Indeed, life in Eventown is comforting and exciting all at once. Their kitchen comes with a box of recipes for Elodee to try. Everyone takes the scenic way to school or work—past rows of rosebushes and unexpected waterfalls. On blueberry-picking field trips, every berry is perfectly ripe.
Sure, there are a few odd rules, and the houses all look exactly alike, but it’s easy enough to explain—until Elodee realizes that there are only three ice cream flavors in Eventown. Ever. And they play only one song in music class.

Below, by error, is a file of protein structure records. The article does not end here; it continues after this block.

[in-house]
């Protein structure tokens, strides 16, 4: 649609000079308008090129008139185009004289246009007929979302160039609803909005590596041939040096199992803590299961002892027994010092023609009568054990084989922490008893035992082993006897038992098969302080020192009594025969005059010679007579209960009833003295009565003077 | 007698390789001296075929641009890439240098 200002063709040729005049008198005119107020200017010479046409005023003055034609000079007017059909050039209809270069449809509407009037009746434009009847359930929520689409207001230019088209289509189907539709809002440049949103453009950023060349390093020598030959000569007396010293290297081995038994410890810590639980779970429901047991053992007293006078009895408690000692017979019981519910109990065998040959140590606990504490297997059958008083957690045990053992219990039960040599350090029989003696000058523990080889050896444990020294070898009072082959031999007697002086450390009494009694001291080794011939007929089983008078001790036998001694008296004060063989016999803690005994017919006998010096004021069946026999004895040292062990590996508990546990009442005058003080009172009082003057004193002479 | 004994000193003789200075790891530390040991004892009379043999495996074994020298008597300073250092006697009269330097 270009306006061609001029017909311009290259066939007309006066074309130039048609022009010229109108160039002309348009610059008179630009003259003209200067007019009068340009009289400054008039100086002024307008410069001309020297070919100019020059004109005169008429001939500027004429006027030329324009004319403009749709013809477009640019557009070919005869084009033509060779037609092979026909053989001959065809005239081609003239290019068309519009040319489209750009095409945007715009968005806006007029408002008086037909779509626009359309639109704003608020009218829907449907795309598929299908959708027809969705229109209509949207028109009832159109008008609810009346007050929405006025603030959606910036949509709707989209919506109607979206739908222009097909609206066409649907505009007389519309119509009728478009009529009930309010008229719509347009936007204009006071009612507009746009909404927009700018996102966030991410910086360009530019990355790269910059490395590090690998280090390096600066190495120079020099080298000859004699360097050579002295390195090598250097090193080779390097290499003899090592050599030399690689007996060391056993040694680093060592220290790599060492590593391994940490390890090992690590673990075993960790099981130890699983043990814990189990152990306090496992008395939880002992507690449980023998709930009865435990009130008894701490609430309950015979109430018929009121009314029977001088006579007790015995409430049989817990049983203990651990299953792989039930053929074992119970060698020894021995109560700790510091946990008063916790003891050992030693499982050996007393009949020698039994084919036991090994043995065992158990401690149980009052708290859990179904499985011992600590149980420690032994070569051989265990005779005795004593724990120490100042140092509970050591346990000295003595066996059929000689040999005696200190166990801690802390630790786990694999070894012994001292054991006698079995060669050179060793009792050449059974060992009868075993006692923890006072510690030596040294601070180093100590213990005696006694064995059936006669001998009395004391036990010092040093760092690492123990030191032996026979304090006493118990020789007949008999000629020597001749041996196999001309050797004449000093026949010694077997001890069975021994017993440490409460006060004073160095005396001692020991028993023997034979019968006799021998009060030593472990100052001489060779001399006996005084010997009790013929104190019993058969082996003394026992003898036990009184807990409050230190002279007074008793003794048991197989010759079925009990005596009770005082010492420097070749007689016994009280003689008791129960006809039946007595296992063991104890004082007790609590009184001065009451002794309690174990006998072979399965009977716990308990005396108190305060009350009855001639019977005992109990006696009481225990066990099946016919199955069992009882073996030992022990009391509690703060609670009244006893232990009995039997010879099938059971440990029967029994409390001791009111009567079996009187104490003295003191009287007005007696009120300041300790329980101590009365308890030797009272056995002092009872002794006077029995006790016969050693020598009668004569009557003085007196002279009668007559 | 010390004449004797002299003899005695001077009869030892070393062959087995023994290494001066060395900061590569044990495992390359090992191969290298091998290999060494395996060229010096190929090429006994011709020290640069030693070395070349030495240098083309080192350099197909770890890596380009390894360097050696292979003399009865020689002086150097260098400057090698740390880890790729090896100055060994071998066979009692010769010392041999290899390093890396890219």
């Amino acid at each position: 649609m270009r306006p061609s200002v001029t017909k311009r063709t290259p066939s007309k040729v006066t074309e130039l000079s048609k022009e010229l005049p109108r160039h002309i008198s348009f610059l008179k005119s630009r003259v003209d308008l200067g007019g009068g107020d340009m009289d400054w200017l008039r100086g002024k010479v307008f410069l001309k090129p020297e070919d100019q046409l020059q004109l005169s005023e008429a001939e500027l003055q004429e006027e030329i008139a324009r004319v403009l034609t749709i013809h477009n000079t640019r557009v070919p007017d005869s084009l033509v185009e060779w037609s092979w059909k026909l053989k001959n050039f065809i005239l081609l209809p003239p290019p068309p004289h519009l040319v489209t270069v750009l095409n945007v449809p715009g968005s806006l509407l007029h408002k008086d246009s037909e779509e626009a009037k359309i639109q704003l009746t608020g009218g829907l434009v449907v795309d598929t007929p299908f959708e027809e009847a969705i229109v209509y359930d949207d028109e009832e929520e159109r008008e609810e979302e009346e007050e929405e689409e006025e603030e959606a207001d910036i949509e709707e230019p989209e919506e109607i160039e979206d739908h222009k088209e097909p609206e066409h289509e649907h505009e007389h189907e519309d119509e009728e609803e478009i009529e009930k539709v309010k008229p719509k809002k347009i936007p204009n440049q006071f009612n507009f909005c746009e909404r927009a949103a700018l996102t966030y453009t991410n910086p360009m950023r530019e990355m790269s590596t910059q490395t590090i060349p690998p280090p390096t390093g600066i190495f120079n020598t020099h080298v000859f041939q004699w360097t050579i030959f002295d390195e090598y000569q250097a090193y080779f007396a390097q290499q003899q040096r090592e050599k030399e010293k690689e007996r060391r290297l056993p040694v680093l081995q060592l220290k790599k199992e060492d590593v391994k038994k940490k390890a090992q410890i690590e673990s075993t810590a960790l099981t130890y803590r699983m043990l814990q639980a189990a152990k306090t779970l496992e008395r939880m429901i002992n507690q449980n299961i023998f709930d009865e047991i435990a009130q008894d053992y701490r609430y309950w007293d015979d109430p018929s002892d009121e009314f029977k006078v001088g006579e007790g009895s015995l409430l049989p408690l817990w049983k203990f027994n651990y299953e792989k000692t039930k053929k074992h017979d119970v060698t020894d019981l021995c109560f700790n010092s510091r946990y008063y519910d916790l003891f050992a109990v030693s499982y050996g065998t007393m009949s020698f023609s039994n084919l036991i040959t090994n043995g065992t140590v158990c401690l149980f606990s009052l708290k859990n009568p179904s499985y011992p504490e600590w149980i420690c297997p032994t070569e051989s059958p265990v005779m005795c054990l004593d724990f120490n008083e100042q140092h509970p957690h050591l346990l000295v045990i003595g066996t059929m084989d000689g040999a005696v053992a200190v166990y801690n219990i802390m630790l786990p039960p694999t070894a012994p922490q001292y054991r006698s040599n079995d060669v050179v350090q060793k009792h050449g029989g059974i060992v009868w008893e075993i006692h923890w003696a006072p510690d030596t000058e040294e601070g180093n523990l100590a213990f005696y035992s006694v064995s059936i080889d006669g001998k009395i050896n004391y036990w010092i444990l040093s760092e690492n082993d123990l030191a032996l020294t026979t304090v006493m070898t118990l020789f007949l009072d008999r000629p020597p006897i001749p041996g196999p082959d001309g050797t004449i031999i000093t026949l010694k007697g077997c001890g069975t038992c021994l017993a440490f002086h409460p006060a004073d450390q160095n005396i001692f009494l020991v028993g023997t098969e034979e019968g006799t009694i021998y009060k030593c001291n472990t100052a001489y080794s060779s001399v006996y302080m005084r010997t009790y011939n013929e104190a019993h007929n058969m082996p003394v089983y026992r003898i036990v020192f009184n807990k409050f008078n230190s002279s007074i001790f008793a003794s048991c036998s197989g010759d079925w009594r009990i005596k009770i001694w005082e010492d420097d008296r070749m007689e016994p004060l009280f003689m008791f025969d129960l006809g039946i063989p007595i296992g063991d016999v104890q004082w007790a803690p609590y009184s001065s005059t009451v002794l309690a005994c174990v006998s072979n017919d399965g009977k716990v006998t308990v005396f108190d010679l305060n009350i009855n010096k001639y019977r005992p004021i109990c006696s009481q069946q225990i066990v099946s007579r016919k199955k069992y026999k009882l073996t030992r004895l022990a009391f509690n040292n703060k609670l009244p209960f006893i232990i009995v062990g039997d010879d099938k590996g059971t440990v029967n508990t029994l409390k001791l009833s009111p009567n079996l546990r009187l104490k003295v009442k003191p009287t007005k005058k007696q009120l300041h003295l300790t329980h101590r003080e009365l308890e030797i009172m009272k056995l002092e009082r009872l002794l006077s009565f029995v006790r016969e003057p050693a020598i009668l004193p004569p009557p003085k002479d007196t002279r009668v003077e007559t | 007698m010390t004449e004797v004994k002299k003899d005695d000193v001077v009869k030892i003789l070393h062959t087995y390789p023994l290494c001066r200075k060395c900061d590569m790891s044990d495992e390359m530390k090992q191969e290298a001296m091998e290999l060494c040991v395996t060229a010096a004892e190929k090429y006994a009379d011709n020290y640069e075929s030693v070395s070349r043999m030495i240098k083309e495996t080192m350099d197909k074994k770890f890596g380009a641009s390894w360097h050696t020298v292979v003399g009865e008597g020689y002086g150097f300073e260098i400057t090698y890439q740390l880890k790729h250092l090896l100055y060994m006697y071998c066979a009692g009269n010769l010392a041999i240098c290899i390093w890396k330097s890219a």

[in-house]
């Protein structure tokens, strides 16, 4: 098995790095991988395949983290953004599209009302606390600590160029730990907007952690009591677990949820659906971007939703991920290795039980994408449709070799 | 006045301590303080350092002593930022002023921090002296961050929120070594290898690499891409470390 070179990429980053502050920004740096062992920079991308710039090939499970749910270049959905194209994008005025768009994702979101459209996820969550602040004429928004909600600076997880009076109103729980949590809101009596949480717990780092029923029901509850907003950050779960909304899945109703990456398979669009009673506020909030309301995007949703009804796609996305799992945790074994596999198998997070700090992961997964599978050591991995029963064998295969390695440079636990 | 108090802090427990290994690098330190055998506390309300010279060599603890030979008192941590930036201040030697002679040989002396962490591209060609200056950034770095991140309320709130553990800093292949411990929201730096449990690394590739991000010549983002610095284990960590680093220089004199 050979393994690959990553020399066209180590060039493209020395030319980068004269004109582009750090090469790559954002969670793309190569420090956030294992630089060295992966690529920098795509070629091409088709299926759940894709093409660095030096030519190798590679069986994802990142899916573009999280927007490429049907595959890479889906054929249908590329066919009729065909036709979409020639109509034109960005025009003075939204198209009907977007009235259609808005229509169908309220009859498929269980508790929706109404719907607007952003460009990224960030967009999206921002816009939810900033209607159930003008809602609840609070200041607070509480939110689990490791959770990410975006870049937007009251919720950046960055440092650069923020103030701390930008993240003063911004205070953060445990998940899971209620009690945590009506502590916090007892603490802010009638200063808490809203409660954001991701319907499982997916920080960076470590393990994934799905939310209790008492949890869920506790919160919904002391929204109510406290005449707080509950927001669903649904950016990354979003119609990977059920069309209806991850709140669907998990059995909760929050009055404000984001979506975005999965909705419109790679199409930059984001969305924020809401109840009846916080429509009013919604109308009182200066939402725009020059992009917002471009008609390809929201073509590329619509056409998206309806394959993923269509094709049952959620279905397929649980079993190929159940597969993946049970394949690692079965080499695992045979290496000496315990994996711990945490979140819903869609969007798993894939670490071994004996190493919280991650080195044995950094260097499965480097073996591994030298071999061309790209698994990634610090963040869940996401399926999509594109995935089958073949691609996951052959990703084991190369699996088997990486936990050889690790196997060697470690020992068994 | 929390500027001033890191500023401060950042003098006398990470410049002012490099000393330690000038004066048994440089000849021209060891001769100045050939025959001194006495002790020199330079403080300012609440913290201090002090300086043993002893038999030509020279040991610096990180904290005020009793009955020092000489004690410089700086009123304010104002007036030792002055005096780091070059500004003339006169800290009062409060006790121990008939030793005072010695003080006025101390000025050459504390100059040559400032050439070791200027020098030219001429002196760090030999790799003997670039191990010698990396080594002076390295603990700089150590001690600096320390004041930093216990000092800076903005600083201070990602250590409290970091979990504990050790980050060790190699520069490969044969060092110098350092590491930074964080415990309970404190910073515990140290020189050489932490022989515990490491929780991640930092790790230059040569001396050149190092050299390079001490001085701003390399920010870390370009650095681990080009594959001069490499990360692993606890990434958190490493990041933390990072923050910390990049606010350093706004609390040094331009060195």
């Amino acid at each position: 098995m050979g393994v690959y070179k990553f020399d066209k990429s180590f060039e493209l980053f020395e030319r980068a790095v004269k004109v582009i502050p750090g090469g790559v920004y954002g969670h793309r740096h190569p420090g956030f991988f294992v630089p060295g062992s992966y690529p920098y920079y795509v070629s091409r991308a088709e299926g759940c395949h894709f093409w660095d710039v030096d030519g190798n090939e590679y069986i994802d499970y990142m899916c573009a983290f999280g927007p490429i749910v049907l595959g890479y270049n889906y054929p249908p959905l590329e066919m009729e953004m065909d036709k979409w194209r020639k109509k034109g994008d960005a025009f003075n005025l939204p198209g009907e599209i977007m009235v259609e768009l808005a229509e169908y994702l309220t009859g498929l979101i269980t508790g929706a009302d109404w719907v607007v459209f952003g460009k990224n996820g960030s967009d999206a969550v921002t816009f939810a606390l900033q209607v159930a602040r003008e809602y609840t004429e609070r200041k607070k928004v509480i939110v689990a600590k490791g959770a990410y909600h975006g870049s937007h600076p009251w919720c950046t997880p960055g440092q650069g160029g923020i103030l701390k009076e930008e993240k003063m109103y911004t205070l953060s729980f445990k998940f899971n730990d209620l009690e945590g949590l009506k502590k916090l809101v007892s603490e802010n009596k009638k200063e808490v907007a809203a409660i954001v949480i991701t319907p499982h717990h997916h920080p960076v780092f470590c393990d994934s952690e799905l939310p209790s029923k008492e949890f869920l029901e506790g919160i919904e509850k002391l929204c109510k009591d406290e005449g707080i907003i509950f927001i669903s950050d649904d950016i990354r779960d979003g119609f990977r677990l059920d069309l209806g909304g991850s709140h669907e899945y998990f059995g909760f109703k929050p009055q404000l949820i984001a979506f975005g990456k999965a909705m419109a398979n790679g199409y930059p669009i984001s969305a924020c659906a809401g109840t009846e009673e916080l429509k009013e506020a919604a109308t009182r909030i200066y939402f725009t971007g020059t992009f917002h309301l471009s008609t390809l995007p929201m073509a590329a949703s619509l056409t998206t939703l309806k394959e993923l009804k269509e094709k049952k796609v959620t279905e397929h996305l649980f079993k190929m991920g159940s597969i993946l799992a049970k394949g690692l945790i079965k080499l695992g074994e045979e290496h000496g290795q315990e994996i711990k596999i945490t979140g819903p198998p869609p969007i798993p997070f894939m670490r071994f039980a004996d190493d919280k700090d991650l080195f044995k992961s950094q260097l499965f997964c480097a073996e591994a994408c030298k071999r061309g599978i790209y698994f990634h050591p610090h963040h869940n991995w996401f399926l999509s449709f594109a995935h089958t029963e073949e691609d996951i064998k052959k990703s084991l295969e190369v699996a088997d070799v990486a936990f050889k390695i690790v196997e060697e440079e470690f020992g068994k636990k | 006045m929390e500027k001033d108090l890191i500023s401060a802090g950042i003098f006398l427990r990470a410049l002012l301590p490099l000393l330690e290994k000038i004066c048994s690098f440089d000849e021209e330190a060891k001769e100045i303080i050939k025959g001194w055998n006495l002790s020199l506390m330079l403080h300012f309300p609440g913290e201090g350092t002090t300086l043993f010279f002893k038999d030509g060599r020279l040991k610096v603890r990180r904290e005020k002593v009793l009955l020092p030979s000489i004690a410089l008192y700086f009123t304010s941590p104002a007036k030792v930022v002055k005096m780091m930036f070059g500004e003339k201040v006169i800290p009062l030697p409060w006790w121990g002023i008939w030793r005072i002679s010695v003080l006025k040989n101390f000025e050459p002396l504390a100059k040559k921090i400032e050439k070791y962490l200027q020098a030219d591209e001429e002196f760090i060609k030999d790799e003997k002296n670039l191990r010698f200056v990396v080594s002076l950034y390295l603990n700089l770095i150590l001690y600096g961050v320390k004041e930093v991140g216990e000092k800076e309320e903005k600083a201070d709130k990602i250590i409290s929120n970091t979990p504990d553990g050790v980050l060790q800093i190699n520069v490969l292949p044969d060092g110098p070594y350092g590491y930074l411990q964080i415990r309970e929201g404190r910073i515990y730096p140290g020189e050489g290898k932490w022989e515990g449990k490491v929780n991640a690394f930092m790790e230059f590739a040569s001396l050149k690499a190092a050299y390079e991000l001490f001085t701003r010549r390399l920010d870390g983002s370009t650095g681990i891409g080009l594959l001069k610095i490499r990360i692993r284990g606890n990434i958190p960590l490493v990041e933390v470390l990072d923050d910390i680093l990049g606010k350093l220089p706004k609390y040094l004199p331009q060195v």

Everything may be “even” in Eventown, but is there a price to pay for perfection—and pretending?
While most of the characters are fairly flat, because they have given up their memories, Elodee is inquisitive and engaged, trying to settle into her new surroundings and make things better for her family in their new home while trying to navigate the waters with different equipment than the other residents have. Readers who want to embrace sad stories rather than forget them will sympathize with Elodee's quest for truth, even if it is painful for her.